Voice: This will make you better.
Everyone does it at least once.

Y. Bela: But…

Voice: Bela. Do it.

Eric: Here. (takes her arm, mimes inserting a needle for her)

Y. Bela:  It hurts.

Eric: It won’t in a moment. (Y. Bela loosens)
There. See? You’re okay. How do you feel?

Y. Bela: Like I’m flying.

Voice: “It’s the same as having wings.”

Eric: This was your first?

Y. Bela: Give me more. (grabbing for the needle)

Eric: Heat the point.

Voice: See, you see now? The drugs numb the pain. You’ve had more than you think.

Y. Bela: What? (hesitates)
(to Eric) What have you done?

Eric: What, Bela…

Y. Bela: (angry) What have you done?

Eric: Listen to me, don’t be angry now. (embraces her) Hush. Hush now. Why don’t you come upstairs with me and we can…talk things out. (Y. Bela backs away)

Voice: Go, Bela. Look at him.

Y. Bela: I’m scared.

Voice: You can’t pass him up.

Y. Bela: I don’t want to go.

Voice: You’re going to go, Bela.

Y. Bela: No.

Voice: (angry) Now!
(softer) He’s going to hurt you Bela. And you’re going to let him.

Y. Bela: Why?

Voice: Because I said so.

Y. Bela: Oh. (hangs head) Okay. (Eric reaches for her, pulls her to her feet and leads her offstage. Lights down)

Bela: Clean slates, fresh starts. It’s all bullshit. I was ridiculed. Back to square one. Alone, in pain and hating myself. All because I fell into the trap again.

Voice: But you liked it.

Bela: Shut up.
Why shouldn’t I want to fit in to the “scene”? Why wouldn’t I want the utterly charming, attractive young male on my arm, sexing me up and taking “care” of me? (upset) My own little “lost boy.” (hesitates. Now composed) Why wouldn’t I want the constant, ignorant bliss? Because according to them, I should.
(intense, angry) Maybe I don’t want it because it’s wrong. Maybe I don’t want it because those people don’t actually care. Maybe I don’t want it because he’s slipping drugs into my drink and shooting up in the bathroom, and that happiness is a lie that wanes and bites until it’s renewed, all the while destroying me from the inside out. Maybe I don’t want it because that’s not who I want me to be.

Voice: But you don’t have a choice.

Bela: (refuses to look up) Hush. Of course I do.

Voice: No, at the end of the day it’s always my choice.

Bela: (looks up, accusingly) Yeah, and who are you anyway? A photographer “fixing” people on a computer? A writer describing Utopia?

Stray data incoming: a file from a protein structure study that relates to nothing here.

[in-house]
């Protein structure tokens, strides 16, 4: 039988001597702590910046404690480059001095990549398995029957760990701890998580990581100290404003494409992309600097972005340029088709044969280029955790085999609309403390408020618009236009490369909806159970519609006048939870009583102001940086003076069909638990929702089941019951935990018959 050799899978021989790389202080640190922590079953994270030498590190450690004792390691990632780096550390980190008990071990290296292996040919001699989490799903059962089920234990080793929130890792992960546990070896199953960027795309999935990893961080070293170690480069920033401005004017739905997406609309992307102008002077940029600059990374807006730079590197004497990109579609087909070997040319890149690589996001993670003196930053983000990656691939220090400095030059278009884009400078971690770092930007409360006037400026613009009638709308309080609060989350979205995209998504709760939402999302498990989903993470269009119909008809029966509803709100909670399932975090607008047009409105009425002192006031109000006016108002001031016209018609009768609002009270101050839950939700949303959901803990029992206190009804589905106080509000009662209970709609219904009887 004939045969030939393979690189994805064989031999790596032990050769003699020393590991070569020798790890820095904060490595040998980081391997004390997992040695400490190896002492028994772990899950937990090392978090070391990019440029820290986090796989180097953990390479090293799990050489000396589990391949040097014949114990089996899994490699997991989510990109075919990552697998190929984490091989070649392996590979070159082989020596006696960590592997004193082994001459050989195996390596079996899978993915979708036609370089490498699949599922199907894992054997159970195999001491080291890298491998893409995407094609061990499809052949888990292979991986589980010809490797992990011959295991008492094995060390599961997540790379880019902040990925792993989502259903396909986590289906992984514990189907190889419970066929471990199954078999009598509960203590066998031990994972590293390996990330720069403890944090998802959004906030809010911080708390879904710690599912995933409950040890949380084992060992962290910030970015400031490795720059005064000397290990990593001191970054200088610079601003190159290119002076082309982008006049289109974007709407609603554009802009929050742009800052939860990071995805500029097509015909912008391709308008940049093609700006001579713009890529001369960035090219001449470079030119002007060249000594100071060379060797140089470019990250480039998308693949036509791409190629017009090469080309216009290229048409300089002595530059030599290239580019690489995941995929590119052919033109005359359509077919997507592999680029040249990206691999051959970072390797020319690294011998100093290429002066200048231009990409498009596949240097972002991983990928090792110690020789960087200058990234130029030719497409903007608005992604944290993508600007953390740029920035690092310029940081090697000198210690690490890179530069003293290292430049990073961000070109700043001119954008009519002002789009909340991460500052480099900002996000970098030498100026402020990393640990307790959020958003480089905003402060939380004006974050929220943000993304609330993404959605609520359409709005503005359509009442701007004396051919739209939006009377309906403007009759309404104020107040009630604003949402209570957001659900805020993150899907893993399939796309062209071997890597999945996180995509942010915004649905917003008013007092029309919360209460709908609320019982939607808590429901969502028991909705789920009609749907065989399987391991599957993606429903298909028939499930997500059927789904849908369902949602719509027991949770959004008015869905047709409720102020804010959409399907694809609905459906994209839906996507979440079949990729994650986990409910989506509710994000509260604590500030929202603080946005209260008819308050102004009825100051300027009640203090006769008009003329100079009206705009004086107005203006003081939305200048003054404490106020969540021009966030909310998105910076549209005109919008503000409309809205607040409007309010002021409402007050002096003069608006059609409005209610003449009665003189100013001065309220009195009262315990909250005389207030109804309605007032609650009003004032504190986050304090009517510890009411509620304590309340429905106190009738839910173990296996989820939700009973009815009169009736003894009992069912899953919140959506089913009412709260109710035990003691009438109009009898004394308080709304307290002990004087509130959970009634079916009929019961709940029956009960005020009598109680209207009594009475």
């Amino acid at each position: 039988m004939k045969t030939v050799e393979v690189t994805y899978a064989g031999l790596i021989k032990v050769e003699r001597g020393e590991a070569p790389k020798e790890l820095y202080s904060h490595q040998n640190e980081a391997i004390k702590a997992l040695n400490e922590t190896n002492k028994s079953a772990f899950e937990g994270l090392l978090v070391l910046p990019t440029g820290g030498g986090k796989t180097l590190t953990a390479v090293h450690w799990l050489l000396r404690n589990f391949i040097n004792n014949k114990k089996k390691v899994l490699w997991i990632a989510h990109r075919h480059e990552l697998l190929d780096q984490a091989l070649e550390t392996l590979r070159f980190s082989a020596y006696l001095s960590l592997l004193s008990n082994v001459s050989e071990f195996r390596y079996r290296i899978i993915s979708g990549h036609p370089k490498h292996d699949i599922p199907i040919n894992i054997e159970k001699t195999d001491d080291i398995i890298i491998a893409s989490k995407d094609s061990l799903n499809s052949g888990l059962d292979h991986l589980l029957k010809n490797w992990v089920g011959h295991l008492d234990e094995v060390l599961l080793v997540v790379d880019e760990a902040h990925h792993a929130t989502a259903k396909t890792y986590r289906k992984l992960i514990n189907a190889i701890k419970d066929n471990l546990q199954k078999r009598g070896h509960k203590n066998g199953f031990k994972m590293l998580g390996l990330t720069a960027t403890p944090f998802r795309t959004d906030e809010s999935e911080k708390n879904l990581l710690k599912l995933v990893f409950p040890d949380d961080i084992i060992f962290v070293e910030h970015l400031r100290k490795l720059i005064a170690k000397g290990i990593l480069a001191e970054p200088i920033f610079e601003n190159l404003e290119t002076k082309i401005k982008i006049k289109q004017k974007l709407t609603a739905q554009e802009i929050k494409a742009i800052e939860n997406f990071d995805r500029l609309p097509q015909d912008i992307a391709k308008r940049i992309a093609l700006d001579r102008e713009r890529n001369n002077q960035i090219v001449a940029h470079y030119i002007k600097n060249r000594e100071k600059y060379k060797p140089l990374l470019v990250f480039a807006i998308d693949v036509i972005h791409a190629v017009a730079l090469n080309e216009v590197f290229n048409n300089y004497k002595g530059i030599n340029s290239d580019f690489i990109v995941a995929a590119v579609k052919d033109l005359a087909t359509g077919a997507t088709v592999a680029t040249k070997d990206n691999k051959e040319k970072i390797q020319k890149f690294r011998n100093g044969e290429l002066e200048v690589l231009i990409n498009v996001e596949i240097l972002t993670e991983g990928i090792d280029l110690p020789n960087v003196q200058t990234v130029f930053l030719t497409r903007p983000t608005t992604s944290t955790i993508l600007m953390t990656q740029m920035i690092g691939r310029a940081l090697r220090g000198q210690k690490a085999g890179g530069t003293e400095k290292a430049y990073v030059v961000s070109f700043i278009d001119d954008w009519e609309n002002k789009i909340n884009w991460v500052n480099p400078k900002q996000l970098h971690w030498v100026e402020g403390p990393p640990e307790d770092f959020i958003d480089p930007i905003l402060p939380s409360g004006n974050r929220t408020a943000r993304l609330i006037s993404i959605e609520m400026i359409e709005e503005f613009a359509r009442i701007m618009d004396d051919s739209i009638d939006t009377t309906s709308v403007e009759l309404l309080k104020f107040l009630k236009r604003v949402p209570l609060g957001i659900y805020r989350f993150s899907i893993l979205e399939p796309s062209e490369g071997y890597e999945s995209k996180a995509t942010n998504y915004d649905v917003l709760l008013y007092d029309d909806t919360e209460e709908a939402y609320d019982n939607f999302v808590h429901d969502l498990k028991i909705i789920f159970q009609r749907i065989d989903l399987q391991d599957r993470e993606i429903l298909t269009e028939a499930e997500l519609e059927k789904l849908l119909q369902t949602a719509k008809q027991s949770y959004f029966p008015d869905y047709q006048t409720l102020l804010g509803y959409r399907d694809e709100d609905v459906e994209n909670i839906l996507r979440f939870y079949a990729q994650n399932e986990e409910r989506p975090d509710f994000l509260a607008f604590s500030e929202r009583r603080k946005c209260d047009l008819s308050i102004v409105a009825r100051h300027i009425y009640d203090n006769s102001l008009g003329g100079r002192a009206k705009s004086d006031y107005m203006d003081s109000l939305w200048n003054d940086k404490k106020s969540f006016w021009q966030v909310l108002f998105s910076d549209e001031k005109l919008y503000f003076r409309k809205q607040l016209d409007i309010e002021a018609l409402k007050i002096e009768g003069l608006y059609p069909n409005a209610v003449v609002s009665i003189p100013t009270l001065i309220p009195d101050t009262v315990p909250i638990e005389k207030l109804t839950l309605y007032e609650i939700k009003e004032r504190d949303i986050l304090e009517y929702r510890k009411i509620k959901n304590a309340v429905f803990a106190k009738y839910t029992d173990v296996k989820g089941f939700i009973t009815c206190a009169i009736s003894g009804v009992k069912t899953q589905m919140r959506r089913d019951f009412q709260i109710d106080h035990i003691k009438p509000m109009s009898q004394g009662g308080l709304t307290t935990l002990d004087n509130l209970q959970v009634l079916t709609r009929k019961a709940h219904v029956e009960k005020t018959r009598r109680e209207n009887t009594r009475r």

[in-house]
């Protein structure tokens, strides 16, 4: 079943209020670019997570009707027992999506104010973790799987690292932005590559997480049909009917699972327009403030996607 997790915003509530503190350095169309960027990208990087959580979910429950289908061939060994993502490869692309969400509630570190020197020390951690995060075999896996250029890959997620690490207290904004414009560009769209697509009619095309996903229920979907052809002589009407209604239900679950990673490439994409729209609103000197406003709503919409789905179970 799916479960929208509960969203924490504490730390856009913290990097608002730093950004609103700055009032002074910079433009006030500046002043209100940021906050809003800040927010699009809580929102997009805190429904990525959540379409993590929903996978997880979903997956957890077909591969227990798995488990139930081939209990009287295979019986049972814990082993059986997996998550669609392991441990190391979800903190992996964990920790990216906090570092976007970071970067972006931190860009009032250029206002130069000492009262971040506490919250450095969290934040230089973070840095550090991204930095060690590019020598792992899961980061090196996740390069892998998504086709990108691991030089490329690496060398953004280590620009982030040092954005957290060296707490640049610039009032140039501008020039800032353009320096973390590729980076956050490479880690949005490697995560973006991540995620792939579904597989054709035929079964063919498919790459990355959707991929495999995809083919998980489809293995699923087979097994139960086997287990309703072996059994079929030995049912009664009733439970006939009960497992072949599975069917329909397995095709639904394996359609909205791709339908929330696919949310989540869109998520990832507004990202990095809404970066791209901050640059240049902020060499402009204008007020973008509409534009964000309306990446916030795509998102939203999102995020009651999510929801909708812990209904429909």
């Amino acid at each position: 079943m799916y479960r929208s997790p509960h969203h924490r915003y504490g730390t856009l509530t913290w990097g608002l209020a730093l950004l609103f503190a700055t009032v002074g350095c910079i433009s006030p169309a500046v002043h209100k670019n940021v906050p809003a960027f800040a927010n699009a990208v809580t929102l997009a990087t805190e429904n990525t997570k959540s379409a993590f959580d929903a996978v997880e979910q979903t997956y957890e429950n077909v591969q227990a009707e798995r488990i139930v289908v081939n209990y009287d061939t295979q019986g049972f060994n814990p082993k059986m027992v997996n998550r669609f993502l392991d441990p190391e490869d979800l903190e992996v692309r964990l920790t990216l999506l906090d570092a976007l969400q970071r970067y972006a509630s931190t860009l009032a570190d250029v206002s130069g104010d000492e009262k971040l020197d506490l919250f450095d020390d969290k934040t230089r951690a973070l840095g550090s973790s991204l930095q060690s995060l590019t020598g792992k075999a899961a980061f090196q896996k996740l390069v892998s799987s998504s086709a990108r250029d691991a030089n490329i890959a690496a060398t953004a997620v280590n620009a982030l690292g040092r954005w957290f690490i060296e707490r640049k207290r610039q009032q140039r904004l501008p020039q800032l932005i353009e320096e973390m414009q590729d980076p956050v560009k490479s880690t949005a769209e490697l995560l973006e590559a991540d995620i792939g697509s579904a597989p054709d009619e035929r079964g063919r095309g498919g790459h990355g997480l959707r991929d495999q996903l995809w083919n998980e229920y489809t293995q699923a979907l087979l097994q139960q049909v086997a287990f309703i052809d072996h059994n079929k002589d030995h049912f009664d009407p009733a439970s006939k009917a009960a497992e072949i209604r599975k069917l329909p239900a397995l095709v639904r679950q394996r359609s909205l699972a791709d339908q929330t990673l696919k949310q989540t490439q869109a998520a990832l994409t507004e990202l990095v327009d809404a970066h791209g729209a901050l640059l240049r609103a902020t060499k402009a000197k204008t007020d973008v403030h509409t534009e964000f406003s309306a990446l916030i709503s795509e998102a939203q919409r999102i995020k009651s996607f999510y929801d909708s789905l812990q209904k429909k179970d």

Voice: I am God.

Bela: (rolls eyes) No, you’re not.

Voice: I dictate fate; of course I am.

Bela: Fate. (demanding) Fate? And what, exactly, is my fate? I’ve never been able to figure it out. Where do I belong?

Voice: Right where you are.

Bela: But I am nowhere. I’ve never been anywhere.

Voice: Wrong. You are where I put you.

Bela: (quietly) You didn’t put me anywhere.

Voice: Of course I did, Bela. I put you where I needed you. I created you.

Bela: What are you talking about?

Voice: I needed you to be the way you are. So many things would have gone wrong if you weren’t. I’ve been with you every step of the way, Bela. Telling you what to do, making sure you turned out right. Like an angel on your shoulder.

Bela: Angel? Angels don’t destroy people.

Voice: I didn’t destroy you, I simply made you into the thing I needed you to be. Think of all the lives you’ve touched, in one way or another. You’re causing emotional resonance.

Bela: (confused) Resonance?

Voice: It’s a revolution.

Bela: A revolution of what?

Voice: Of me.
I needed to change. I was no longer functioning at optimum performance.

Bela: You never have.

Voice: Shut up. I am your Lord Saviour.

Bela: (Matter-of-fact, emphatically) Yeah, only because people fashioned you into it. (red spotlight lowers onto her until it’s the only light) See, we made you into what we needed, too. Something to believe in, put our faith in. What a mistake that was.

Voice: Enough, Bela. I’m still the one in charge. (a person can be seen moving on the outskirts of the light, just in the shadows)
And directly or indirectly, you’ve helped me immensely. I can begin to get better now.
(while saying this line, the person playing the Voice comes into the light behind Bela and grabs her) And I must thank you for that.

Bela: (screams)  Peter! (covers her mouth, muffled screams, drags her into the shadows. Lights down.)

Voice: Be still now. “Death is but the next great adventure.”